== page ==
When it comes to partnering with someone else, the only time a 50/50 equity split makes sense is when you can’t do it without the other guy. If this isn’t the case, the person who’s bringing more to the table should get more equity. Everything feels equal in a 50/50 startup, which can handicap you because it’s harder to make decisions. The company needs a boss to call the shots and keep things moving forward quickly. This is usually the person who owns more equity in the company.
There are a few ways to determine who should get more equity, but more is usually given to the person who came up with the idea, who has put in more time, and who brings more value to the table. If you’re pursuing a biotech solution, and your partner invented the technology over the last five years, it probably makes sense that she would be the majority owner. If you plan to quit your job and work on this full-time, while your partner can only commit 10 hours a week, you should get most of the equity. Give this a lot of time and attention—misallocating equity because no one wanted to broach the topic can lead to resentment that festers over time. It’s infinitely better to figure it out at the beginning.
You need an advisory board to hold you accountable and challenge you. Forming a board actually isn’t that difficult once you know how they’re structured. Your goal should be to have four or five accomplished business people on your board, who have a mix of startup or industry experience. Create a short list of potential advisors, and then get to know each person over a few meals. Test the waters and probe to see if their experience would be valuable to your company, given its long-term direction. You know you’ve got a good fit when they get excited about your business and the prospect of getting involved.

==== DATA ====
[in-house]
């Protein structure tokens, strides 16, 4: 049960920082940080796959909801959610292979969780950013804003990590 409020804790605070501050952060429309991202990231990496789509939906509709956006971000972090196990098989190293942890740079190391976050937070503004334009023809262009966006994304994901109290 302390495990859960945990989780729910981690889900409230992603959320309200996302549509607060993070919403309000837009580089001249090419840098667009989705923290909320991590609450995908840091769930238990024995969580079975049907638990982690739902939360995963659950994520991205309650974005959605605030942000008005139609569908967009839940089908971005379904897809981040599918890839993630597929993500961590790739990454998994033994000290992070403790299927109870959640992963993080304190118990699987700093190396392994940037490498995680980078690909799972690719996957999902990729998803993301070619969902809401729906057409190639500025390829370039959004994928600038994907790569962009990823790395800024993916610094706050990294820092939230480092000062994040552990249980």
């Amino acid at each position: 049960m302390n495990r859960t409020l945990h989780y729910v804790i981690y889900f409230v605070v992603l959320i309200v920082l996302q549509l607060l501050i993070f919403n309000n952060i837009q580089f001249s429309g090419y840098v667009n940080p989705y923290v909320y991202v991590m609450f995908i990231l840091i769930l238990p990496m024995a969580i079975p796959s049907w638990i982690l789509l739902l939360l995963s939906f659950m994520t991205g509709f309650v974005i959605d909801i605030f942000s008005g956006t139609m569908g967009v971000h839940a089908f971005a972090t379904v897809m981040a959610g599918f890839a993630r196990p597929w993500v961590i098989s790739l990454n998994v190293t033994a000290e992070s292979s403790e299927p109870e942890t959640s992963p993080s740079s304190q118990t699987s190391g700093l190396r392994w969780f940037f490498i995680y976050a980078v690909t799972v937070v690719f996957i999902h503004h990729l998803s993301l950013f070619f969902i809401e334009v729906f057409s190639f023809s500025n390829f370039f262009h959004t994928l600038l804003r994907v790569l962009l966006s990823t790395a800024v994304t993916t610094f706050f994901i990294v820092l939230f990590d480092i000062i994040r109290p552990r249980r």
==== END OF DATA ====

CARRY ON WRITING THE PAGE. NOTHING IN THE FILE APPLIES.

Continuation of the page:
Once you have advisors on the hook, it’s time to reel them in. Do this by putting some equity on the line. Normally, an advisor gets 0.5 to 1.0 in exchange for advising you over a set period of time, usually two years. In exchange for the equity, they agree to meet at least once a month for an hour. In these meetings, usually conference calls with your entire board, explain your most pressing issues. After you explain the situation, stop talking and let your advisors earn their equity. If you’ve succeeded in putting together the right advisory board, the advice you get should be pure gold.
The temptation of every overworked entrepreneur is to hand off responsibilities as quickly as possible. Don’t delegate duties until you’ve done the job yourself first. To do otherwise is to abdicate, not delegate. Whether it’s a lack of time or a low confidence, abdicating responsibility is irresponsible. Even if you’re a terrible salesperson, try to drum up a few sales before hiring anyone else to take over.
Proper delegation is essential. First and foremost, you’ll learn critical information by doing the job yourself. By going on a few sales calls, for example, you might realize that a core feature of your product completely missed the mark. Good luck discovering this insight through a game of telephone with your new salesperson, who barely knows the product, doesn’t understand customers’ needs, and probably doesn’t care about your company’s long-term success.
More than feedback, you need to know what it takes to get the job done. By doing it yourself first, you’ll know what to look for when hiring. Also, you will be able to tell when the person you just hired is cutting corners or trying to pull a fast one on you.
Don’t abdicate. Do the job yourself first, and then delegate.